William Shakespeare

1564 - 1616

A Quote by William Shakespeare on world

in

Why, then the world's mine oyster, Which I with sword will open.

William Shakespeare (1564 - 1616)

Source: Merry Wives of Windsor, Act 2, scene 2.

Contributed by: Zaady

A Quote by William Shakespeare on christmas, desires, seasons, and wishes

At Christmas I no more desire a rose Than wish a snow in May's new-fangled mirth; But like of each thing that in season grows.

William Shakespeare (1564 - 1616)

Source: Love's Labours Lost, Act 1, scene 1.

Contributed by: Zaady

A Quote by William Shakespeare on thinking

I can no longer live by thinking.

William Shakespeare (1564 - 1616)

Source: As You Like It, Act 5, scene 2.

Contributed by: Zaady

A Quote by William Shakespeare on good and thinking

There is nothing either good or bad, but thinking makes it so.

William Shakespeare (1564 - 1616)

Source: Hamlet, Act II, scene ii.

Contributed by: Zaady

A Quote by William Shakespeare on danger and men

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He thinks too much. Such men are dangerous.

William Shakespeare (1564 - 1616)

Source: Julius Cæsar, Act 1, Scene 2

Contributed by: Zaady

A Quote by William Shakespeare on faults

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A friendly eye could never see such faults.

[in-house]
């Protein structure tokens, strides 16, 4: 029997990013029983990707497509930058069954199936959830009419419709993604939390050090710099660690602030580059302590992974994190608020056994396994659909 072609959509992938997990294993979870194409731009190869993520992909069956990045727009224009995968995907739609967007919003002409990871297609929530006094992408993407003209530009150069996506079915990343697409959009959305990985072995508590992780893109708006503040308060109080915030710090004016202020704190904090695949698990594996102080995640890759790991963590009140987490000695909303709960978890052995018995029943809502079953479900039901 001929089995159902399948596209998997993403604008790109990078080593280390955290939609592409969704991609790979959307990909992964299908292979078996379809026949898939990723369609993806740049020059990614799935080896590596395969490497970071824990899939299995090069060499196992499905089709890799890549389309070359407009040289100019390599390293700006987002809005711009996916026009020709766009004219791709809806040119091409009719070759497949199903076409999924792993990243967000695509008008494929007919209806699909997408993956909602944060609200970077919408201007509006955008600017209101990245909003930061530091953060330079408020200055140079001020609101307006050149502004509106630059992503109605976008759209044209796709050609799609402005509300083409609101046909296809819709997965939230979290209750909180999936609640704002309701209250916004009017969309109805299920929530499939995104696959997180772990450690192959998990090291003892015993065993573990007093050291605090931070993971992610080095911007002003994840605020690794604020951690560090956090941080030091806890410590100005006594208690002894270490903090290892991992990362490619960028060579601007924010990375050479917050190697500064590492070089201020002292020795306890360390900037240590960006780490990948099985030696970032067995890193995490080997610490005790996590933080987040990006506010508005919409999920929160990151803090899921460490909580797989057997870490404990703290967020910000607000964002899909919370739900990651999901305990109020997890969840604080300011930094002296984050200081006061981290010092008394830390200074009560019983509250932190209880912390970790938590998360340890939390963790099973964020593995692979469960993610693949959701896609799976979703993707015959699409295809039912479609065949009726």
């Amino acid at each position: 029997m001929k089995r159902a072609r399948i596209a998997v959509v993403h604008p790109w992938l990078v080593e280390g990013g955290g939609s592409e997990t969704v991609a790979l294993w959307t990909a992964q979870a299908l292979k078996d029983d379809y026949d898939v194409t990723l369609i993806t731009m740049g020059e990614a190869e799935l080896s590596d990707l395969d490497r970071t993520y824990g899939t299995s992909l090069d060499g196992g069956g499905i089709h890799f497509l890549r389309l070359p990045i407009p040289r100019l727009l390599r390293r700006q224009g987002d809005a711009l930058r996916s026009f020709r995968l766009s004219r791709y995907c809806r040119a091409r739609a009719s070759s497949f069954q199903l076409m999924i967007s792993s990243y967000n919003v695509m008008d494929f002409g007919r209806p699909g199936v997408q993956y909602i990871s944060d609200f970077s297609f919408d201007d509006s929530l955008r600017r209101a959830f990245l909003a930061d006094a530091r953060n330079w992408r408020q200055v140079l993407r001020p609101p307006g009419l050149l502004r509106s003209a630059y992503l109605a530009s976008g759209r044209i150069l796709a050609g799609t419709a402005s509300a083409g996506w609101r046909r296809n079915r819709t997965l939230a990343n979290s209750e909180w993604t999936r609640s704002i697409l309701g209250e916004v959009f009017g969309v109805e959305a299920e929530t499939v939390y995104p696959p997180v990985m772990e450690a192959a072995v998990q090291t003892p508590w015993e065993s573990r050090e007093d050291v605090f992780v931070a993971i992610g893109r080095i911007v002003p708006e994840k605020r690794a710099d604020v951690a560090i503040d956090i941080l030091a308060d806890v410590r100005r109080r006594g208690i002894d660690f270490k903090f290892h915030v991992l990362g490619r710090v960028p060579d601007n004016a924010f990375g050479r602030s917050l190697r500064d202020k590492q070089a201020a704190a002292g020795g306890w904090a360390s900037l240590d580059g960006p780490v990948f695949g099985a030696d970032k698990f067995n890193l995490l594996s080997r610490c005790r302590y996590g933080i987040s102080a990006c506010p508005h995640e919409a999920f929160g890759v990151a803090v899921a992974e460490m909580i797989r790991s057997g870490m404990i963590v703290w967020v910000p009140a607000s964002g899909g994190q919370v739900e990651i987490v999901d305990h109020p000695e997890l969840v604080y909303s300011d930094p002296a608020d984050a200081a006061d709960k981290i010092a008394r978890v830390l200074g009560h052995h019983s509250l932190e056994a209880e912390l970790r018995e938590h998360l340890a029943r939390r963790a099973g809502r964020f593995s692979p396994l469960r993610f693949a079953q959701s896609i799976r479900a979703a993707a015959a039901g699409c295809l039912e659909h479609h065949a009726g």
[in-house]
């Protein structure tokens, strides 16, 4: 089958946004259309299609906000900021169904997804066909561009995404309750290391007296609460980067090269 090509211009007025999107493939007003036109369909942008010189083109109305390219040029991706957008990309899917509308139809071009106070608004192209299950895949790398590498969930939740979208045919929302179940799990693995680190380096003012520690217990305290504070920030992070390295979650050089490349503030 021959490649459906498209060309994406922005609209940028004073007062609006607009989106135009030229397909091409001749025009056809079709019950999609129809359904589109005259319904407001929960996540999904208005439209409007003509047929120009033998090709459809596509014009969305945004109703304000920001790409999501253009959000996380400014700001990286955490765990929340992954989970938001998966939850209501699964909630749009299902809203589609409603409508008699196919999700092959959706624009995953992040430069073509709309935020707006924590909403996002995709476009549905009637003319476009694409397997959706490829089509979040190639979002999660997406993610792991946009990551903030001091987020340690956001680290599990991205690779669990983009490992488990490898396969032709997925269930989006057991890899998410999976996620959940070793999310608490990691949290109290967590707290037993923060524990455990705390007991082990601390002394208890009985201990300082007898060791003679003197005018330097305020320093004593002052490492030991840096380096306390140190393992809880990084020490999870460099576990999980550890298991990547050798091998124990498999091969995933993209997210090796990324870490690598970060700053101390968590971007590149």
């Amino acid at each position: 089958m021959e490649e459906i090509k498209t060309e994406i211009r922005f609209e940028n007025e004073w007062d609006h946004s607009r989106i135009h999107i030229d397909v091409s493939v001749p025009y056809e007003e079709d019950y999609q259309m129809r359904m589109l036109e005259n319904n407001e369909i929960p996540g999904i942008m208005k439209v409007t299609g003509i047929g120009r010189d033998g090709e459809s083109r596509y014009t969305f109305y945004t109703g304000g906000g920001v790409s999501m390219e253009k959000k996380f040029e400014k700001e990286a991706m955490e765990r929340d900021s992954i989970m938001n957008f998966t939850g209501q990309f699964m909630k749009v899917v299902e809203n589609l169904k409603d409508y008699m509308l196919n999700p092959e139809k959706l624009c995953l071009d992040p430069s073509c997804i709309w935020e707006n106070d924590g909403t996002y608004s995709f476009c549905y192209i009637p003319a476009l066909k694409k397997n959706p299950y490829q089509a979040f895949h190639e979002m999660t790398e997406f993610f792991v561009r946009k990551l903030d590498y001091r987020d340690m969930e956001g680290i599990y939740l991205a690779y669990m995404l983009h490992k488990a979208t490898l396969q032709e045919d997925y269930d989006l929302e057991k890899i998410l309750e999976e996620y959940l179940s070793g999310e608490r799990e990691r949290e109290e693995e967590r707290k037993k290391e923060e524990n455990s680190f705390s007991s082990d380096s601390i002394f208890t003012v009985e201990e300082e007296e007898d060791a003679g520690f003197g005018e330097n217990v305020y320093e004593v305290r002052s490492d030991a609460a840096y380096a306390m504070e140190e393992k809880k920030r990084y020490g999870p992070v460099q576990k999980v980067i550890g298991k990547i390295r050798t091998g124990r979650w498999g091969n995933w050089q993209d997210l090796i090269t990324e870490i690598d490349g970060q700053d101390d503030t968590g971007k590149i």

William Shakespeare (1564 - 1616)

Source: Julius Caesar, Act 4, scene 3

Contributed by: Zaady

A Quote by William Shakespeare

It is a heretic that makes the fire, Not she that burns in 't.

William Shakespeare (1564 - 1616)

Source: Winter’s Tale

Contributed by: Zaady

A Quote by William Shakespeare on contentment and heart

My crown is in my heart, not on my head; Not deck'd with diamonds and Indian stones, Nor to be seen: my crown is call'd content; A crown it is that seldom kings enjoy.

William Shakespeare (1564 - 1616)

Source: King Henry VI, Part iii, Act 3, Scene 1

Contributed by: Zaady

A Quote by William Shakespeare on cruelty and kindness

I must be cruel only to be kind.

William Shakespeare (1564 - 1616)

Source: Hamlet, Act 3, Scene 4

Contributed by: Zaady

A Quote by William Shakespeare on joy

in

How much better is it to weep at joy than to joy at weeping?

William Shakespeare (1564 - 1616)

Source: MUCH ADO ABOUT NOTHING, Act 1, Scene 1

Contributed by: Zaady

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